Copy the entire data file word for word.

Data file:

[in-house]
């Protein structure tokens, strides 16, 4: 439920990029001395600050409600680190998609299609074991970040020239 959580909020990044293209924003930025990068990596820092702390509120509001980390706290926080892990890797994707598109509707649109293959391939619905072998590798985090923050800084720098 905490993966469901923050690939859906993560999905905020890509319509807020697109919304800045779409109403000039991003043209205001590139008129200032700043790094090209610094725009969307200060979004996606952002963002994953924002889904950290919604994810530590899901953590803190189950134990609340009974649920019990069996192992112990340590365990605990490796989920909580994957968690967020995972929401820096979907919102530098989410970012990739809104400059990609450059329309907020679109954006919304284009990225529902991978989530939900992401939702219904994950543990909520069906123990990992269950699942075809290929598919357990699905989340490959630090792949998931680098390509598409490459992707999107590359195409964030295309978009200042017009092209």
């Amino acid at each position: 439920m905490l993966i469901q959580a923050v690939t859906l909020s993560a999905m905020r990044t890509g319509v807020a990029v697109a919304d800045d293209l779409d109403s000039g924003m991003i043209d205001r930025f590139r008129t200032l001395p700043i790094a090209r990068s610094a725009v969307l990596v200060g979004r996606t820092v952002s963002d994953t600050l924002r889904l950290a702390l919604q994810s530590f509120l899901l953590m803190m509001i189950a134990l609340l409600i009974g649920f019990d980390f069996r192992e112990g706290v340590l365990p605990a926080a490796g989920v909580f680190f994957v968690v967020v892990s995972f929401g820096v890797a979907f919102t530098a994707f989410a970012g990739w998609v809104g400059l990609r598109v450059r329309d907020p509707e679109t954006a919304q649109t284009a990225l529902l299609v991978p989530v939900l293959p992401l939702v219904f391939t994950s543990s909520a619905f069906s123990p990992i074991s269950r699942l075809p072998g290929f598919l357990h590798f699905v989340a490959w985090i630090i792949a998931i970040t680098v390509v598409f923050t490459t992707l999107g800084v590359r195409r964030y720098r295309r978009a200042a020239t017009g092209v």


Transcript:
[in-house]
């Protein structure tokens, strides 16, 4: 439920990029001395600050409600680190998609299609074991970040020239 959580909020990044293209924003930025990068990596820092702390509120509001980390706290926080892990890797994707598109509707649109293959391939619905072998590798985090923050800084720098 905490993966469901923050690939859906993560999905905020890509319509807020697109919304800045779409109403000039991003043209205001590139008129200032700043790094090209610094725009969307200060979004996606952002963002994953924002889904950290919604994810530590899901953590803190189950134990609340009974649920019990069996192992112990340590365990605990490796989920909580994957968690967020995972929401820096979907919102530098989410970012990739809104400059990609450059329309907020679109954006919304284009990225529902991978989530939900992401939702219904994950543990909520069906123990990992269950699942075809290929598919357990699905989340490959630090792949998931680098390509598409490459992707999107590359195409964030295309978009200042017009092209």
């Amino acid at each position: 439920m905490l993966i469901q959580a923050v690939t859906l909020s993560a999905m905020r990044t890509g319509v807020a990029v697109a919304d800045d293209l779409d109403s000039g924003m991003i043209d205001r930025f590139r008129t200032l001395p700043i790094a090209r990068s610094a725009v969307l990596v200060g979004r996606t820092v952002s963002d994953t600050l924002r889904l950290a702390l919604q994810s530590f509120l899901l953590m803190m509001i189950a134990l609340l409600i009974g649920f019990d980390f069996r192992e112990g706290v340590l365990p605990a926080a490796g989920v909580f680190f994957v968690v967020v892990s995972f929401g820096v890797a979907f919102t530098a994707f989410a970012g990739w998609v809104g400059l990609r598109v450059r329309d907020p509707e679109t954006a919304q649109t284009a990225l529902l299609v991978p989530v939900l293959p992401l939702v219904f391939t994950s543990s909520a619905f069906s123990p990992i074991s269950r699942l075809p072998g290929f598919l357990h590798f699905v989340a490959w985090i630090i792949a998931i970040t680098v390509v598409f923050t490459t992707l999107g800084v590359r195409r964030y720098r295309r978009a200042a020239t017009g092209v």